In drama films, where the main conflict tends to be more thematic or internal, the ending may consist simply of the hero realizing something new about himself or someone he admires, which gives him the inner strength to solve the conflict through sheer force. He doesn’t need secret weapons or tricks. He just needs to face his foes head on.

Examples: In Shrek, which is basically a male-POV romantic comedy, Shrek only needs to learn that Fiona wasn’t talking about him earlier and that he loves her, and he’s off to stop her from getting married. Granted, the dragon is a sort of secret weapon as well, but Shrek’s “rebirth” and newfound strength are the main drivers of the ending, along with Fiona’s revelation that she is also an ogre. In Inception, after the successful “trick” of the heist, Leo’s character also confronts his dream-version of his dead wife and finally lets go of her. (Which is why it doesn’t matter whether or not his totem stops spinning in the film’s final shot; the point is that he doesn’t care about it anymore.) In The Truman Show, Truman tricks the cameras into thinking he was asleep, but then braves the sea through sheer force, forcing himself onward even as Ed Harris threatens to drown him. (Always a definite rebirth when characters are submerged in water at moments like that; it’s baptism!)


Of course, these examples may overlap quite a bit; an ending could include all three. A character realizes something, which gives them the strength to use a trick as a secret weapon. Sometimes one character will be utilizing a trick to get the enemy where they want him while another character deploys a secret weapon.

Also, these tricks, weapons, and realizations are often not completely new elements to the story. What makes them convincing is that they tend to be hiding in plain sight all along. The storyteller has to find a way of making them not too obvious, yet there all along. If they come out of nowhere, we risk getting a deus ex machina ending which can feel very weak and arbitrary. I particularly loathe time travel solutions in stories that are not about time travel, such as in Signs, Interstellar, and Harry Potter and the Prisoner of Azkaban (and Hodor’s revelation in Game of Thrones, for that matter).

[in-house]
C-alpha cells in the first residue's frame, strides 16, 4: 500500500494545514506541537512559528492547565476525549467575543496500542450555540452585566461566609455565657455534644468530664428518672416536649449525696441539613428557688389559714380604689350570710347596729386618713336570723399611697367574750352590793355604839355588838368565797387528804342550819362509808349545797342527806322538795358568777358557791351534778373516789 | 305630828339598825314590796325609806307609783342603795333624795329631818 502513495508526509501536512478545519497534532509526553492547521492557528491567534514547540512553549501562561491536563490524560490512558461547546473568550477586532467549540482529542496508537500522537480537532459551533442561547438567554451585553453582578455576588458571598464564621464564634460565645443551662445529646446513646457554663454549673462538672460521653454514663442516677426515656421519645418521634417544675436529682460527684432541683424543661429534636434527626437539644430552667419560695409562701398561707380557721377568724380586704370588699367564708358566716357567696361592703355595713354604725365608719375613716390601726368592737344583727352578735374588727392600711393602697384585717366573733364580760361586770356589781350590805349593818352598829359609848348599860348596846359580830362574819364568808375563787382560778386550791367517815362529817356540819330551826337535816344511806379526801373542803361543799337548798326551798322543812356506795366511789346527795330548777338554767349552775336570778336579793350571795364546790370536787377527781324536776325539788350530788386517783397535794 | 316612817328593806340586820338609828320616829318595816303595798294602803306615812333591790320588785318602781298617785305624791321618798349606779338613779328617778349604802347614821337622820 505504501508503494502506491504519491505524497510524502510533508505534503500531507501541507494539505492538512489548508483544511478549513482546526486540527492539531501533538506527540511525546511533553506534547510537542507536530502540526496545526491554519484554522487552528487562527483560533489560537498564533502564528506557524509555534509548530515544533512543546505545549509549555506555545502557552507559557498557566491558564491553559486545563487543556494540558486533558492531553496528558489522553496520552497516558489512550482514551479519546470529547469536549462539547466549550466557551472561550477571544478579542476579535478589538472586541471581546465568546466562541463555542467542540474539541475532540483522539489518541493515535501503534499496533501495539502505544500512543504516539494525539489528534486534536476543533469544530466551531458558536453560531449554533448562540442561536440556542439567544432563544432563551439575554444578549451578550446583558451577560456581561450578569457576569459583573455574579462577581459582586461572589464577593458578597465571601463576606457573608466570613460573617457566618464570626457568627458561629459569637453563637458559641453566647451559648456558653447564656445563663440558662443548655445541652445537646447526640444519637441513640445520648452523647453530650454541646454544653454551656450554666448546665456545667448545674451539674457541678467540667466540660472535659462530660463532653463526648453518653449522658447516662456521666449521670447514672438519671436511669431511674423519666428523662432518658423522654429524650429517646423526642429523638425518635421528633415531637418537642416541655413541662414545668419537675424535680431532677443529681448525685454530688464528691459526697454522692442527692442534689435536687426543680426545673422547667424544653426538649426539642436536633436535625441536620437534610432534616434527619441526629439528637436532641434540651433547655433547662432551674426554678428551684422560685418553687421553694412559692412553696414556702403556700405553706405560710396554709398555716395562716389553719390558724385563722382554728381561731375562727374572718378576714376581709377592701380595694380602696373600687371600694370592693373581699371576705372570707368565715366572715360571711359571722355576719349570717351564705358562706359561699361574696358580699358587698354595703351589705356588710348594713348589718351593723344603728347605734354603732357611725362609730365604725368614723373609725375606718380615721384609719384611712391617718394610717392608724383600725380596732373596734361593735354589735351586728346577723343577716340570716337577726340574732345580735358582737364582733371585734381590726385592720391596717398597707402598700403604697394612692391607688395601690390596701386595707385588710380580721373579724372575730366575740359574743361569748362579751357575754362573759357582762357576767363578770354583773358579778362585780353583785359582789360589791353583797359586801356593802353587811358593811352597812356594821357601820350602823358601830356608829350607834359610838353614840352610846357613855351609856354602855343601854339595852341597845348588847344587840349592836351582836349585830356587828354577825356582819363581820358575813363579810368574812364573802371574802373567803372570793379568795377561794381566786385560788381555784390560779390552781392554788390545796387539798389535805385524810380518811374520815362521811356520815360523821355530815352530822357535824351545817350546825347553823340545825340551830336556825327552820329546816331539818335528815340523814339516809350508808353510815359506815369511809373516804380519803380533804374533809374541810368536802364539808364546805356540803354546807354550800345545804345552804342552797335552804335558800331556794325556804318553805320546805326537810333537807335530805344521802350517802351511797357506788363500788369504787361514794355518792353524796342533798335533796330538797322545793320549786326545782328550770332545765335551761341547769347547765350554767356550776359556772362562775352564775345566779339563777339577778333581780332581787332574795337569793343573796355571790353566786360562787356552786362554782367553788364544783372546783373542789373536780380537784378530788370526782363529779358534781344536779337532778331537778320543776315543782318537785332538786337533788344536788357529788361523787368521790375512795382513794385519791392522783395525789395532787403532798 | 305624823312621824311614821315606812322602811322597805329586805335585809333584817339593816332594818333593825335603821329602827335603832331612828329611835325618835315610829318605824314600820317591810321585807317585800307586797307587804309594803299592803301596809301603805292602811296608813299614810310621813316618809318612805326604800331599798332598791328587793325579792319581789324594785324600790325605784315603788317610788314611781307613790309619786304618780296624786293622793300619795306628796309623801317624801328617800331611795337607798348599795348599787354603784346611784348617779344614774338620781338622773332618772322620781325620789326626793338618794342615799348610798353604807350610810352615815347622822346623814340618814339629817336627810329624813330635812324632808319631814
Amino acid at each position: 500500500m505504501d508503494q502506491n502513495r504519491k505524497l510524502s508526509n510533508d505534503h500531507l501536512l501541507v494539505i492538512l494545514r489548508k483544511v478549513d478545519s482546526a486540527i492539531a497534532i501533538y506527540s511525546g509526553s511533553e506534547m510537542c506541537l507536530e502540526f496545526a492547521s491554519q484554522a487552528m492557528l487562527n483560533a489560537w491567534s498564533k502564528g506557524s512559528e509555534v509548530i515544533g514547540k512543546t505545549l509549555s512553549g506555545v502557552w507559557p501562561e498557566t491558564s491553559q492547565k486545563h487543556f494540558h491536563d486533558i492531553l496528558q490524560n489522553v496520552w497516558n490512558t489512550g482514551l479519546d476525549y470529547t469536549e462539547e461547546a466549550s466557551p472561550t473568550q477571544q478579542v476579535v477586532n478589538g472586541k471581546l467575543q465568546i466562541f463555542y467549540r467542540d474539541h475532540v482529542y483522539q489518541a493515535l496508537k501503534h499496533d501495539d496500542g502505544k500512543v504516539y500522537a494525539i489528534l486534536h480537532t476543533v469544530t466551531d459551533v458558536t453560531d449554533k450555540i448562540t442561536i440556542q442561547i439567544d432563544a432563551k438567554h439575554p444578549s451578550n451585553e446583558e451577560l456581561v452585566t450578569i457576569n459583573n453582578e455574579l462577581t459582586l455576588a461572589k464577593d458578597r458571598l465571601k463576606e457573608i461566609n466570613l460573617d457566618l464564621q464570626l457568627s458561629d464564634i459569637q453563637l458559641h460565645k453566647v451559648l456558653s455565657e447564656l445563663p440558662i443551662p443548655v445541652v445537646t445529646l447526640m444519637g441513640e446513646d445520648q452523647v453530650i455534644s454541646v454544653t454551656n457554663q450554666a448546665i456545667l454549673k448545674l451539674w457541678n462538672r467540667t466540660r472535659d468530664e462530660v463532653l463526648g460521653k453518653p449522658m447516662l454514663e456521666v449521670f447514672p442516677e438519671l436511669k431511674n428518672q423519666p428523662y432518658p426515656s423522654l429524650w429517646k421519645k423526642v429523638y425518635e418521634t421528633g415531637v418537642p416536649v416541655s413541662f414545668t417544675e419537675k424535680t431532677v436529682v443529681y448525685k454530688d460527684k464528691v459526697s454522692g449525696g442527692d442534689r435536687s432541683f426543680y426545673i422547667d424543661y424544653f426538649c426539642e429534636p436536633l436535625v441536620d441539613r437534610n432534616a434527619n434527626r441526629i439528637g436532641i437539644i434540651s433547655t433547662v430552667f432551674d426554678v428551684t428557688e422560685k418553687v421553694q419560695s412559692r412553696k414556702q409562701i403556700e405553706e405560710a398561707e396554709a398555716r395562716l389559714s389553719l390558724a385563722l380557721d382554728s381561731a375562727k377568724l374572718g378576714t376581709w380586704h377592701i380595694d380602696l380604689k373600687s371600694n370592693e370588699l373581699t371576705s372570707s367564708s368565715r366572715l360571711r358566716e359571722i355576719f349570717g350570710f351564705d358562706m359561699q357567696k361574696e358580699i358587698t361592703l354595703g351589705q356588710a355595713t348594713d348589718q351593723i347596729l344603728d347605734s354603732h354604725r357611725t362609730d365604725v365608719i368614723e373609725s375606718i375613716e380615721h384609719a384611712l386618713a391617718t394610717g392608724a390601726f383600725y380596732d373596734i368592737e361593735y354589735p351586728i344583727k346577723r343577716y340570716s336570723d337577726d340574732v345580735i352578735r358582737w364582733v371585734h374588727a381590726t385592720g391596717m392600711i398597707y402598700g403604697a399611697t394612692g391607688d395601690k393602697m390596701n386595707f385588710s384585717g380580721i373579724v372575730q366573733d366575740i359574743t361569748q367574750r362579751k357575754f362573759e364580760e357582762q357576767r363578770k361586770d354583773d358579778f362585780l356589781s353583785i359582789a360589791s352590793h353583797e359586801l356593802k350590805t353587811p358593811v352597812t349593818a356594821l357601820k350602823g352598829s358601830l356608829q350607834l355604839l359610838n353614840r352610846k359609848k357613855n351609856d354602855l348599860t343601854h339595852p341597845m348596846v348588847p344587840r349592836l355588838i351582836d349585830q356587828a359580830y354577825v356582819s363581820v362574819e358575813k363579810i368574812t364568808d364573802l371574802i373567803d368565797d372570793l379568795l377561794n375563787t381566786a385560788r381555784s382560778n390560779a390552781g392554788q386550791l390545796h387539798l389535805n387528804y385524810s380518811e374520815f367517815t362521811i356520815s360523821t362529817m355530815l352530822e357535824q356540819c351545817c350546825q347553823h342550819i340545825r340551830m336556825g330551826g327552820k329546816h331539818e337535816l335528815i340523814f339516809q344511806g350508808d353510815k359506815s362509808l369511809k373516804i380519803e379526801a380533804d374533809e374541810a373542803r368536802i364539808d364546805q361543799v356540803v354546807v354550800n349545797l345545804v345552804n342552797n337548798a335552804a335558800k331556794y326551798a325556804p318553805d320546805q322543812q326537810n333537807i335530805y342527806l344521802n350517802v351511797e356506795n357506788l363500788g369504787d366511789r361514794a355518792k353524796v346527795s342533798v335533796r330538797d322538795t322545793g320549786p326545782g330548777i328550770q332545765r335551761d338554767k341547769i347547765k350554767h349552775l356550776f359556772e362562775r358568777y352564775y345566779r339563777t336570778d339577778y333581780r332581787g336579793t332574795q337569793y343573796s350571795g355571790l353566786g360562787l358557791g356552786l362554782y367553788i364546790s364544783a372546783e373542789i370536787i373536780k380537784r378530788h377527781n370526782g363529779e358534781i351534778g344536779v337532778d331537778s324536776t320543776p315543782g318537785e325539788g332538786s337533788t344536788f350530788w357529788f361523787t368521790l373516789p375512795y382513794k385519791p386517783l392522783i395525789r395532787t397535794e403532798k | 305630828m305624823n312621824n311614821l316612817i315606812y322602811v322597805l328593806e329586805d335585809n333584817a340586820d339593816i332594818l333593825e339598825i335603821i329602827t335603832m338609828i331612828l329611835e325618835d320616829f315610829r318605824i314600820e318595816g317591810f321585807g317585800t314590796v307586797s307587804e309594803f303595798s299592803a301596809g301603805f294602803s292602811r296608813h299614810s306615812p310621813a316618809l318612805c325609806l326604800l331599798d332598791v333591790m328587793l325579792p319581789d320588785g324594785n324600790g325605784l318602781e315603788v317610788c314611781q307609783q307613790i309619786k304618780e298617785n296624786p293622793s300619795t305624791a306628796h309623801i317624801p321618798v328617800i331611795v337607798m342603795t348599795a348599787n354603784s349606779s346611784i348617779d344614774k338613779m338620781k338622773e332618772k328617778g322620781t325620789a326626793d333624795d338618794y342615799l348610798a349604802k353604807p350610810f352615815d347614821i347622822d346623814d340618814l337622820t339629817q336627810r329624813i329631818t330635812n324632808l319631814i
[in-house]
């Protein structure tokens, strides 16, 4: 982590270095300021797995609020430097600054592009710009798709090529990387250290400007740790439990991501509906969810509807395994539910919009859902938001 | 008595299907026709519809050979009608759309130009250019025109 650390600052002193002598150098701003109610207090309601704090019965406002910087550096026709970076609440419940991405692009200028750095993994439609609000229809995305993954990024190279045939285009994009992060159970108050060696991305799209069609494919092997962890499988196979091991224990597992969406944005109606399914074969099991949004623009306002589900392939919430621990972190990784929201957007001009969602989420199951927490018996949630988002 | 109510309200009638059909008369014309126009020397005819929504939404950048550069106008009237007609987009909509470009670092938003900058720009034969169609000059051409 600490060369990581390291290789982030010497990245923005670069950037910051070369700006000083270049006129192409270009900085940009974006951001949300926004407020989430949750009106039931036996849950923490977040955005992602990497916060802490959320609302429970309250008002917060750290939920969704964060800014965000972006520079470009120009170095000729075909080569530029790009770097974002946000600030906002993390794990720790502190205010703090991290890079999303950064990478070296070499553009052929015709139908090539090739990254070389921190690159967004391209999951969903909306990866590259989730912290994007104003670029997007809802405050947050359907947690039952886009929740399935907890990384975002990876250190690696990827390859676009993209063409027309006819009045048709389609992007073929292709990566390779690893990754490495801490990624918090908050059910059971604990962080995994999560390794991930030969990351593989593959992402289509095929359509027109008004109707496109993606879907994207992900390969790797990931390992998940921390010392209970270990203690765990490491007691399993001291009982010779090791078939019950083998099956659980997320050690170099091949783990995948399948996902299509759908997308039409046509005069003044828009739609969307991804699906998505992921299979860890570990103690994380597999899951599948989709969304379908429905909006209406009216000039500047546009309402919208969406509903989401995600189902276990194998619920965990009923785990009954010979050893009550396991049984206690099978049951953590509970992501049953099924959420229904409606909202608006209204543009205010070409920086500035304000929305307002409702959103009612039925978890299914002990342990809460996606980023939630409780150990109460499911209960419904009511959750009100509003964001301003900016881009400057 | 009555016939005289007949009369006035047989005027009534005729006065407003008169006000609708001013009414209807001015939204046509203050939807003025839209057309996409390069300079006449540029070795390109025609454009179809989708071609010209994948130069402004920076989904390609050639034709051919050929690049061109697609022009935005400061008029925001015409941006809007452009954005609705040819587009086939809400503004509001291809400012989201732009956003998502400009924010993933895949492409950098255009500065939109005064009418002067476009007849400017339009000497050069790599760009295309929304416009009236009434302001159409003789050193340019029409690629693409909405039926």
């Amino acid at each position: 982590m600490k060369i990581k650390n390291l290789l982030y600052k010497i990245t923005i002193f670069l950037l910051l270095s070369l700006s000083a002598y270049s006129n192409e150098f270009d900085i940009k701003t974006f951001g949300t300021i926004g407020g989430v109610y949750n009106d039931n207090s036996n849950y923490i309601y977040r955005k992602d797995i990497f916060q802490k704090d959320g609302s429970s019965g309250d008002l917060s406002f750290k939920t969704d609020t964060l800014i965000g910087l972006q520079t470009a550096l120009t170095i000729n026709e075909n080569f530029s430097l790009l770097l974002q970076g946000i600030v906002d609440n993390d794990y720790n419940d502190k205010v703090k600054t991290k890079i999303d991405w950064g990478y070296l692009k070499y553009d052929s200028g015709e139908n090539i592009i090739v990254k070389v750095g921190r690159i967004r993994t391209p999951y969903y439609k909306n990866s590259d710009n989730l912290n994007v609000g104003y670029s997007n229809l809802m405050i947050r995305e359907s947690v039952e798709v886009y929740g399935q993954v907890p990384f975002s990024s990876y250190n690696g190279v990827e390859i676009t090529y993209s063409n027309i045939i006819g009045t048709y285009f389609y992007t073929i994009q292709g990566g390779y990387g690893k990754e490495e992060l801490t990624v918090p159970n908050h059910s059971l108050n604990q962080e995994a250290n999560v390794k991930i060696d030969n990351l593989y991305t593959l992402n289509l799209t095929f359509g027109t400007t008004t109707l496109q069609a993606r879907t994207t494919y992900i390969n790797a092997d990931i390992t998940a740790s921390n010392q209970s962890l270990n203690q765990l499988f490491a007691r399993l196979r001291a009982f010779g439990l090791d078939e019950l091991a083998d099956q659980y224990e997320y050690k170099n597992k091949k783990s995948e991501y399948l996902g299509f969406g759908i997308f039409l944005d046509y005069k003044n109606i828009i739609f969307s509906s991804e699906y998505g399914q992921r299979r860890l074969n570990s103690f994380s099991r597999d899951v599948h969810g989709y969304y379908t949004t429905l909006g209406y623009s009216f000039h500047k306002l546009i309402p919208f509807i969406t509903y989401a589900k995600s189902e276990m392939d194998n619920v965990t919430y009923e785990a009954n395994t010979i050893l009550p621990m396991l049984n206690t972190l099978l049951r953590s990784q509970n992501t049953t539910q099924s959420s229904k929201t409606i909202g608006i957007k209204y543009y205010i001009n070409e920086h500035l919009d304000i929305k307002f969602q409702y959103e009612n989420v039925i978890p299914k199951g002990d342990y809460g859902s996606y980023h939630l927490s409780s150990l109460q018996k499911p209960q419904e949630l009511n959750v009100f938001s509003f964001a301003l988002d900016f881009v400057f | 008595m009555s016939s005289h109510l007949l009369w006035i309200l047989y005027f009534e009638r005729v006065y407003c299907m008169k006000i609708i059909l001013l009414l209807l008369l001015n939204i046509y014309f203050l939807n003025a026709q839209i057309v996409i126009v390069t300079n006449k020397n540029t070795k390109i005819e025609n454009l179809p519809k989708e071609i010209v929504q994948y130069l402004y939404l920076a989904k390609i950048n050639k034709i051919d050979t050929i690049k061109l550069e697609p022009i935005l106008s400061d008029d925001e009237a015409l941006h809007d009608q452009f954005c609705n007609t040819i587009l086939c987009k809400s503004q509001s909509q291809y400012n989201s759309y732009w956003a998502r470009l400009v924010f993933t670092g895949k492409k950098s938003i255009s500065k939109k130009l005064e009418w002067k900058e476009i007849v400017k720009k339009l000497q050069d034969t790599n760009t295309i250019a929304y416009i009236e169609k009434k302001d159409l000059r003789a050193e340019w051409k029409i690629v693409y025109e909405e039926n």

There was something else I wanted to say, but now I can’t remember…

Anyway, hope that’s helpful or interesting for someone out there. Are there any elements you think I may have missed?

Oh, now I remember what I wanted to say:

Endings often also include a martyr beat, a moment when the main character or a strong supporting character puts his own life itself on the line, often for the sake of someone else (a “stakes” character… saving the world means nothing if we don’t care about a specific person in it). If a supporting character gets the beat, especially an unnatural character (as in Netflix’s latest original series Stranger Things, or Hodor in Game of Thrones), the character may indeed die. The martyr beat may also be more metaphorical for dramas in which actual death is not a threat. In romantic comedies, for example, characters won’t die if they don’t get together, but they will die metaphorically, I guess? So the romantic lead throws away his business opportunities or something for the sake of stopping a wedding.

The point of the martyr beat is that idea of rebirth; by giving up fear or a piece of himself, the character is able to obtain a new self, which is capable of defeating the enemy. (A good Christian can see how stories reflect the story of the human spirit in Christ, and why the human spirit feeds on stories so much. God is a storyteller, after all, and we are the characters in his story of knowing Himself. So in Heaven will I get to meet and/or become the characters in my novel? I think I should… haha.)